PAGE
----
Republicans are now considering a request for a recount as Lamb clings to a 627-vote lead. But even if they prove successful—and few, if any, election lawyers seem to think so—the vote could not be described as anything short of a setback. Two years earlier, Trump won the district by nearly 20 points.
Confronted with this defeat, some Republicans dismissed the contest as a fluke that couldn’t be duplicated in all districts, let alone many.
“You had a Democrat running as a Republican-lite,” a national Republican official involved in the race told The Daily Beast on Wednesday, requesting anonymity in order to discuss the race. Speaking about future contests, with crowded primaries, the official charged that Lamb would look like an anomaly compared to other candidates that emerge.
“It forces people to run further and further to the left,” the official said of the primary process. “They can’t have this Conor Lamb type candidate come out of it.”
But those arguments ignored the reality on the ground. Lamb may have shunned items like an assault weapons ban. But he did focus on Democratic priorities, including the preservation of Medicare and Social Security. He also relied on strong union and labor backing. And if the charge is that Lamb was basically a conservative, then it underscores the inefficacy of the Republican ad campaign against him, which relentlessly portrayed Lamb as a lackey for House Minority Leader Nancy Pelosi (D-CA).
“It’s a bullshit argument [that] they’re trying to say this guy is a Republican,” Rep. Mike Doyle (D-PA) told The Daily Beast. “He’s an FDR Democrat... This is a guy that has focused on coal miners’ pensions and health care. He talks about the social safety net and compact that we made. This is a solid Democrat.”
Those pleas aside, by the end of the race, Republican groups had begun to air fewer messages touting tax reform and more on Lamb’s record as a prosecutor and Pelosi. It was a strategy that Walker, among others, called short sighted but one that the party seems poised to use again.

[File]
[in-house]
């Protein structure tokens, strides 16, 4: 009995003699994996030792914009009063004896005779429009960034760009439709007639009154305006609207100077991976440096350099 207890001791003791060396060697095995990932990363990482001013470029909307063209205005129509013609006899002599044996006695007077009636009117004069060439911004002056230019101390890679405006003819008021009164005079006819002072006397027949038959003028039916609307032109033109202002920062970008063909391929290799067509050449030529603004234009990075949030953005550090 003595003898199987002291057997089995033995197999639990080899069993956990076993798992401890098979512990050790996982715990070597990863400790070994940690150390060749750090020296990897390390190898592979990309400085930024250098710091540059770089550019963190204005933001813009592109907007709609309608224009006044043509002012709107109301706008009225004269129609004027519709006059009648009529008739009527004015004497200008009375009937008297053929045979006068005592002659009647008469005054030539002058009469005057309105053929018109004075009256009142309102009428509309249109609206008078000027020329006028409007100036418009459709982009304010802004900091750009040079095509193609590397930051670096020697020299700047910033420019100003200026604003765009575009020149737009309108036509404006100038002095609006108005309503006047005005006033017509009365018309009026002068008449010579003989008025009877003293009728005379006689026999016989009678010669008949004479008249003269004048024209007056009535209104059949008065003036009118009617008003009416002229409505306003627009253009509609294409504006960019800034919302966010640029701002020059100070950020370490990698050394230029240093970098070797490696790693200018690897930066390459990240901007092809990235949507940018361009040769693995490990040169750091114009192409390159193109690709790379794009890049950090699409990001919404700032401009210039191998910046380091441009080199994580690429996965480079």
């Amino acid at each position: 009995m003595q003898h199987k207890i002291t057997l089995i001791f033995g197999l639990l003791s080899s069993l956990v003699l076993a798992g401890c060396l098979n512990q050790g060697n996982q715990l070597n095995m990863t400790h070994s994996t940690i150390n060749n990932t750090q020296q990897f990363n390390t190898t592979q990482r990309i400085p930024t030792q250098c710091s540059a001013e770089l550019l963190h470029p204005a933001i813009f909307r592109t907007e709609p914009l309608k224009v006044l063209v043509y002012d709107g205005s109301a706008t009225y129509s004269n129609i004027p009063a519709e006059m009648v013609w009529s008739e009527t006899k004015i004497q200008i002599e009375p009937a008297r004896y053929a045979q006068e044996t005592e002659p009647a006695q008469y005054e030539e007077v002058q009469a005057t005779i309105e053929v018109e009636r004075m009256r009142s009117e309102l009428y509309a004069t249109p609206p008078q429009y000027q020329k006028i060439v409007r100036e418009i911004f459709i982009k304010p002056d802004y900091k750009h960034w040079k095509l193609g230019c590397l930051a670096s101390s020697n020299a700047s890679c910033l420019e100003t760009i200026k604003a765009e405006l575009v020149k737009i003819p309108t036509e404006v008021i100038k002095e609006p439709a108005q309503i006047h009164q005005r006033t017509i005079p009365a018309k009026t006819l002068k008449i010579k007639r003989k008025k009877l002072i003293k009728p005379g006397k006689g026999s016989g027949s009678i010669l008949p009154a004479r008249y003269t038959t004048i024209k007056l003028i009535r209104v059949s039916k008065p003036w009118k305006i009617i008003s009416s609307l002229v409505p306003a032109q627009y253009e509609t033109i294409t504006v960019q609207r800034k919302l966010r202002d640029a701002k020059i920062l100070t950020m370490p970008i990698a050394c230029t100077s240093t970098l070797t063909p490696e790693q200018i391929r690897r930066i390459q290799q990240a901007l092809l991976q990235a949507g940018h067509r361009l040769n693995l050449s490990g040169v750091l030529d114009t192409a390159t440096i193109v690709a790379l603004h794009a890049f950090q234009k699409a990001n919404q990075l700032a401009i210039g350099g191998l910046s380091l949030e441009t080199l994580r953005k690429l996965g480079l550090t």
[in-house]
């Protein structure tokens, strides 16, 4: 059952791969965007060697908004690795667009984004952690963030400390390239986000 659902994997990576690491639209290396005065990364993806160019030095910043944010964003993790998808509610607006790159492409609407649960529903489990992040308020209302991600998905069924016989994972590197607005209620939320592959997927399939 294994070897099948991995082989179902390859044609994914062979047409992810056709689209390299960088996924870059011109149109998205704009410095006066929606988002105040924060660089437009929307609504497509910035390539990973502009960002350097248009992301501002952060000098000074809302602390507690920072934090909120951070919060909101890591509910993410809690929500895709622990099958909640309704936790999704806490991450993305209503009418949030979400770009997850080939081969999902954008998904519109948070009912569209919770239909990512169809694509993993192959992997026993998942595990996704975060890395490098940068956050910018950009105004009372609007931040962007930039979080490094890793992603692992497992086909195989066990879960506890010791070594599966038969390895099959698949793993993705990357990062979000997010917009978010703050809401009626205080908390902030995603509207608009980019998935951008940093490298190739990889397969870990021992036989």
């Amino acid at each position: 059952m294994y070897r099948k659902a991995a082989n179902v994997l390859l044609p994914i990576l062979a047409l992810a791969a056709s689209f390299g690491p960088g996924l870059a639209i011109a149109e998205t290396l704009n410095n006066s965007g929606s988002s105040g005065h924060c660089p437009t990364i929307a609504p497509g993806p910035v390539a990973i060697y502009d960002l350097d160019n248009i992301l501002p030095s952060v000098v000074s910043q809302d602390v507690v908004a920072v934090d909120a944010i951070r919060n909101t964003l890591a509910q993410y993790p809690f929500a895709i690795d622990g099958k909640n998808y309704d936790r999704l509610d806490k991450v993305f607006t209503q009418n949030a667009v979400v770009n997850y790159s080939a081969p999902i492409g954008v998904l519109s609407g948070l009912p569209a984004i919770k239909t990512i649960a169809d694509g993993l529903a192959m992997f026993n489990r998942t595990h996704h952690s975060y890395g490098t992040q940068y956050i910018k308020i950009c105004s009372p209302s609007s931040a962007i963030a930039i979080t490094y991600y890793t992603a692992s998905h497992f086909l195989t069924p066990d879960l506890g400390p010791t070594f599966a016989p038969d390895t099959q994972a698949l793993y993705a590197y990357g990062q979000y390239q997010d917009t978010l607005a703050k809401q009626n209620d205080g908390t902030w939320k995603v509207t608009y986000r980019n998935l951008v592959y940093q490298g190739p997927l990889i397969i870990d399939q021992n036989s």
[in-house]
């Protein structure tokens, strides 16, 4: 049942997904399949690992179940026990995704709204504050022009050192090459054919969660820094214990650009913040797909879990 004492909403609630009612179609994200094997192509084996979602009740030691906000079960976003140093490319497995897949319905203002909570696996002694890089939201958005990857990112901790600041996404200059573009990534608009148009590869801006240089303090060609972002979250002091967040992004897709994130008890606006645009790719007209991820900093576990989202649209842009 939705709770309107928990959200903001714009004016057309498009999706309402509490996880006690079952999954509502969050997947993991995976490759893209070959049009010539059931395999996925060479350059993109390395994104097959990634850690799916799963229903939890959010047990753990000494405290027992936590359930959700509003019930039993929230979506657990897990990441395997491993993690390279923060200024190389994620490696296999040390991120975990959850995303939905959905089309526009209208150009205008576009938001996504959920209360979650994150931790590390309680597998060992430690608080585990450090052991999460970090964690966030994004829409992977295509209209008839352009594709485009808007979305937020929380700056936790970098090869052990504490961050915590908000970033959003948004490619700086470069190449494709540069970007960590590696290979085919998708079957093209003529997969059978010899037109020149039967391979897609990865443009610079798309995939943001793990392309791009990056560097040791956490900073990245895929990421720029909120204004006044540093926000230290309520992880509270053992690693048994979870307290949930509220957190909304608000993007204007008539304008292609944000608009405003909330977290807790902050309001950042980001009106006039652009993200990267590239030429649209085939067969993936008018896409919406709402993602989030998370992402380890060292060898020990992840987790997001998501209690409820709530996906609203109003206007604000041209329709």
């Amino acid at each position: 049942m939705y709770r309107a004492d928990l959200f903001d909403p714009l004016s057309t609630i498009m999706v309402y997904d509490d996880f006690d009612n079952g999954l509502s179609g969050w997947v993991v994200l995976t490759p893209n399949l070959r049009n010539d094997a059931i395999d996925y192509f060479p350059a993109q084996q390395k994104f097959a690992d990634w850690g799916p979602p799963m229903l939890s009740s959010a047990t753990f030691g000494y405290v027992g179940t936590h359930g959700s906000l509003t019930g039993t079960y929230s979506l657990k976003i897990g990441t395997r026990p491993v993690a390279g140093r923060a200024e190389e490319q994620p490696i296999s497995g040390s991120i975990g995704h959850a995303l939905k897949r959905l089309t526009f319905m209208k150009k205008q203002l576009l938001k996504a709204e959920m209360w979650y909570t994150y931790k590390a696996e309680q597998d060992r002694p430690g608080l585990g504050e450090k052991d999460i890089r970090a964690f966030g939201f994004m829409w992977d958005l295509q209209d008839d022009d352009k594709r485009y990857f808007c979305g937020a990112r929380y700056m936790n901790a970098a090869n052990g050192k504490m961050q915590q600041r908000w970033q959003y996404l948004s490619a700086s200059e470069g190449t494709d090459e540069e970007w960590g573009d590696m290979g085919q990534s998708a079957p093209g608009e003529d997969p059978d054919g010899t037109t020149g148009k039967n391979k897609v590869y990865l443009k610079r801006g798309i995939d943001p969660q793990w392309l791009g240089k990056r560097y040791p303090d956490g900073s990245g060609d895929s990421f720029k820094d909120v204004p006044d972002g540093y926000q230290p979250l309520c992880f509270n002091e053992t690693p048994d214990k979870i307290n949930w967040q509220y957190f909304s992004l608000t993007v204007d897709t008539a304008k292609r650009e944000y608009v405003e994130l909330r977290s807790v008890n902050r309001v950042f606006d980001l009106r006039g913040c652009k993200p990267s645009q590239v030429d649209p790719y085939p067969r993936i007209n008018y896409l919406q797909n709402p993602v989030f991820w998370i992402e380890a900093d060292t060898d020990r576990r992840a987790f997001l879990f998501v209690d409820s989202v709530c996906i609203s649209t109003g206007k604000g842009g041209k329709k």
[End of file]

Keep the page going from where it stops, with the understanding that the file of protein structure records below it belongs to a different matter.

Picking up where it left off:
“We still see in numbers that Pelosi is still absolutely toxic,” the aforementioned official said.
Democrats may very well welcome the lack of an adjustment. Following Lamb’s win, top officials were expressing more confidence that the party could retake control of the House of Representatives. Democratic Congressional Committee Chairman Rep. Ben Ray Lujan (D-NM) hit the phones on Wednesday to cajole potential recruits to consider jumping into tough contests, a source with the group told The Daily Beast.
The DCCC also sent an updated retirement watch-list which included new members such as Rep. Barbara Comstock (R-VA), and others such as Rep. Cathy McMorris Rodgers (R-WA) and—with a bit of a stretch—House Speaker Paul Ryan (R-WI). Democratic groups like the DCCC and the Democratic National Committee invested paltry sums in the race compared to their Republican competitors but were quick to hail the victory as a sign of future positive outcomes.
“In the first congressional election of 2018, Democrats picked up right where we left off in 2017 by taking on a fight in one of the reddest districts in the country and winning because of Conor’s enduring optimism, patriotism, and vision of opportunity-for-all in his home state,” DNC Chairman Tom Perez told The Daily Beast in a statement.